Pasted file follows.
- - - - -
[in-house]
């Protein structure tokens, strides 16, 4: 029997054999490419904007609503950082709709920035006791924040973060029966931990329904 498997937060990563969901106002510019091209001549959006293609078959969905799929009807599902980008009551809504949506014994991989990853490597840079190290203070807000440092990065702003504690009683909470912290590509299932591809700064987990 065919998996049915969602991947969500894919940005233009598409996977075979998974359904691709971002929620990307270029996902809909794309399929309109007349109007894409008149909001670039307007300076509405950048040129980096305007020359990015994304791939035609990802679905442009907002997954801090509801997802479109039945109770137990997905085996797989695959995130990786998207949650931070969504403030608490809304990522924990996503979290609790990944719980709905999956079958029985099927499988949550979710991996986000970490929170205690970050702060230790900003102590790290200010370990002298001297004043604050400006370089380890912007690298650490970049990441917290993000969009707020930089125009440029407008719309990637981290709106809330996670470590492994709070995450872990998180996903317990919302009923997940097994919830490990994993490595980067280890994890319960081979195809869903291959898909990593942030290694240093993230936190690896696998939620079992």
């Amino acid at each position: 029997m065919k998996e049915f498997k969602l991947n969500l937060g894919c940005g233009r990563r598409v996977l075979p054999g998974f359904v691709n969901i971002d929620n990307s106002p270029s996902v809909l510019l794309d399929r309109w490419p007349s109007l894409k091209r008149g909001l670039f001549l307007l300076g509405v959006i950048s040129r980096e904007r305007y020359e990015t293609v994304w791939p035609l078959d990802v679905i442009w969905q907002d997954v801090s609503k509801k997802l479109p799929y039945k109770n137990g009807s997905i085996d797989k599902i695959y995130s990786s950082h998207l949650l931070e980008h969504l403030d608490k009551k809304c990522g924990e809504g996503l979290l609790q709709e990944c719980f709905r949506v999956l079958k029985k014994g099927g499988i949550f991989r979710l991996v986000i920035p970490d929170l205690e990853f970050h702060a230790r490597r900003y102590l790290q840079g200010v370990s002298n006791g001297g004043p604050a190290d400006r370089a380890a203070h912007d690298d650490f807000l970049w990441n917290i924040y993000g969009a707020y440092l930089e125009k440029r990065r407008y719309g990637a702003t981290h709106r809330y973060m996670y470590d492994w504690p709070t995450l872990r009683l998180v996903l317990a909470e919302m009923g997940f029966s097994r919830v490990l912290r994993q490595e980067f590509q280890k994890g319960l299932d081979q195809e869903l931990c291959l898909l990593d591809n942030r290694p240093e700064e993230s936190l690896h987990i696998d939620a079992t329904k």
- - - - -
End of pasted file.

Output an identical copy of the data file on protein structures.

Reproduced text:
[in-house]
């Protein structure tokens, strides 16, 4: 029997054999490419904007609503950082709709920035006791924040973060029966931990329904 498997937060990563969901106002510019091209001549959006293609078959969905799929009807599902980008009551809504949506014994991989990853490597840079190290203070807000440092990065702003504690009683909470912290590509299932591809700064987990 065919998996049915969602991947969500894919940005233009598409996977075979998974359904691709971002929620990307270029996902809909794309399929309109007349109007894409008149909001670039307007300076509405950048040129980096305007020359990015994304791939035609990802679905442009907002997954801090509801997802479109039945109770137990997905085996797989695959995130990786998207949650931070969504403030608490809304990522924990996503979290609790990944719980709905999956079958029985099927499988949550979710991996986000970490929170205690970050702060230790900003102590790290200010370990002298001297004043604050400006370089380890912007690298650490970049990441917290993000969009707020930089125009440029407008719309990637981290709106809330996670470590492994709070995450872990998180996903317990919302009923997940097994919830490990994993490595980067280890994890319960081979195809869903291959898909990593942030290694240093993230936190690896696998939620079992």
């Amino acid at each position: 029997m065919k998996e049915f498997k969602l991947n969500l937060g894919c940005g233009r990563r598409v996977l075979p054999g998974f359904v691709n969901i971002d929620n990307s106002p270029s996902v809909l510019l794309d399929r309109w490419p007349s109007l894409k091209r008149g909001l670039f001549l307007l300076g509405v959006i950048s040129r980096e904007r305007y020359e990015t293609v994304w791939p035609l078959d990802v679905i442009w969905q907002d997954v801090s609503k509801k997802l479109p799929y039945k109770n137990g009807s997905i085996d797989k599902i695959y995130s990786s950082h998207l949650l931070e980008h969504l403030d608490k009551k809304c990522g924990e809504g996503l979290l609790q709709e990944c719980f709905r949506v999956l079958k029985k014994g099927g499988i949550f991989r979710l991996v986000i920035p970490d929170l205690e990853f970050h702060a230790r490597r900003y102590l790290q840079g200010v370990s002298n006791g001297g004043p604050a190290d400006r370089a380890a203070h912007d690298d650490f807000l970049w990441n917290i924040y993000g969009a707020y440092l930089e125009k440029r990065r407008y719309g990637a702003t981290h709106r809330y973060m996670y470590d492994w504690p709070t995450l872990r009683l998180v996903l317990a909470e919302m009923g997940f029966s097994r919830v490990l912290r994993q490595e980067f590509q280890k994890g319960l299932d081979q195809e869903l931990c291959l898909l990593d591809n942030r290694p240093e700064e993230s936190l690896h987990i696998d939620a079992t329904k």